Some events, however, aren’t appropriate during work time. It’s hard to get your team and their families together for a company picnic on a Wednesday, for instance. That sort of thing needs to happen on a weekend.
5. Take the Food Seriously
Aside from the venue, food is one of the most important elements of any event. Good food will bring people together, but bad food will drive them away.
Instead of stocking your food table with traditional dishes that everyone eats at home, plan an exciting and unique menu. An easy way to do this is to create a cultural menu, like Japanese, Mediterranean, or something from the local culture. Something as simple as a burrito bar could be enough to make your event exciting (just make sure to tell people about it before the event).
Furthermore, don’t forget to take people’s dietary restrictions or the account. Have some vegetarian and gluten-free dishes so everyone has something to eat.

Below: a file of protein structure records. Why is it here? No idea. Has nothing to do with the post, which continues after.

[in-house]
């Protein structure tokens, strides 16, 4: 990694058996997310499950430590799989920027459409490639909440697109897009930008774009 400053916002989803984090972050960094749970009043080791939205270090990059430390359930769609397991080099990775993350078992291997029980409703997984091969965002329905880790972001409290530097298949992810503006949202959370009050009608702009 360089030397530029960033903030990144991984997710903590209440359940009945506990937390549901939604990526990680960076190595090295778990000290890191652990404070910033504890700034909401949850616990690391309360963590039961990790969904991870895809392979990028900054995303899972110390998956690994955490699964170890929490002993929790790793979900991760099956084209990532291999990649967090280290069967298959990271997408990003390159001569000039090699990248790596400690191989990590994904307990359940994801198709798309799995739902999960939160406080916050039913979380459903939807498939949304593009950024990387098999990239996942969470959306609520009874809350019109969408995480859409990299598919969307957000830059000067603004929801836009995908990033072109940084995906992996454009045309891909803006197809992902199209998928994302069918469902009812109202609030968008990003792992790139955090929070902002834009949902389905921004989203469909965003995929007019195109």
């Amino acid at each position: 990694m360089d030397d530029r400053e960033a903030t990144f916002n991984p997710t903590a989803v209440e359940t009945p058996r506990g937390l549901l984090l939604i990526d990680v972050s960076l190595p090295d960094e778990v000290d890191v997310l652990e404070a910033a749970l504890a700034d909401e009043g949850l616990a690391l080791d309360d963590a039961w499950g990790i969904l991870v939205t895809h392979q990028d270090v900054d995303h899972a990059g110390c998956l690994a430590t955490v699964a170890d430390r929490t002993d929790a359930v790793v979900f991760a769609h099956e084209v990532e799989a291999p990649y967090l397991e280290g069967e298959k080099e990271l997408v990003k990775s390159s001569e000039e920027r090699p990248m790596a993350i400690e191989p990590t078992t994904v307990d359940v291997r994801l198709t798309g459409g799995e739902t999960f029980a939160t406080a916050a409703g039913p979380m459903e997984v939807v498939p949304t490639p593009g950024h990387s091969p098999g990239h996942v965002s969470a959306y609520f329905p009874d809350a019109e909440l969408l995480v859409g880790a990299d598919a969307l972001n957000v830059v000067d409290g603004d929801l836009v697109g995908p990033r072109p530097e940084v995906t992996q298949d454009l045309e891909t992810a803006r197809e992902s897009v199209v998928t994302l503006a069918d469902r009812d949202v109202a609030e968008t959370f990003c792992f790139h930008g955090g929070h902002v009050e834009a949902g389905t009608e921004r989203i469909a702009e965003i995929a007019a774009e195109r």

6. Set a “Just in Case” Bad Weather Date
Attendance will fall if the weather is bad, even if the event is mostly indoors. Some people just don’t like traveling in rain or snow.
Don’t let the weather ruin your event by working with your venue and vendors to plan a bad weather date. Announce this date on all of your marketing communications so people know you’ll only host in good weather.
7. Don’t Require Participation in Games or Sports
Holding games and sporting contests at your event is a great way to create an engaging experience. Many people enjoy physical activity and polite competitiveness.
But don’t require anyone to participate. If people feel like they won’t have a choice to engage in something they aren’t comfortable with, they’ll skip the event entirely.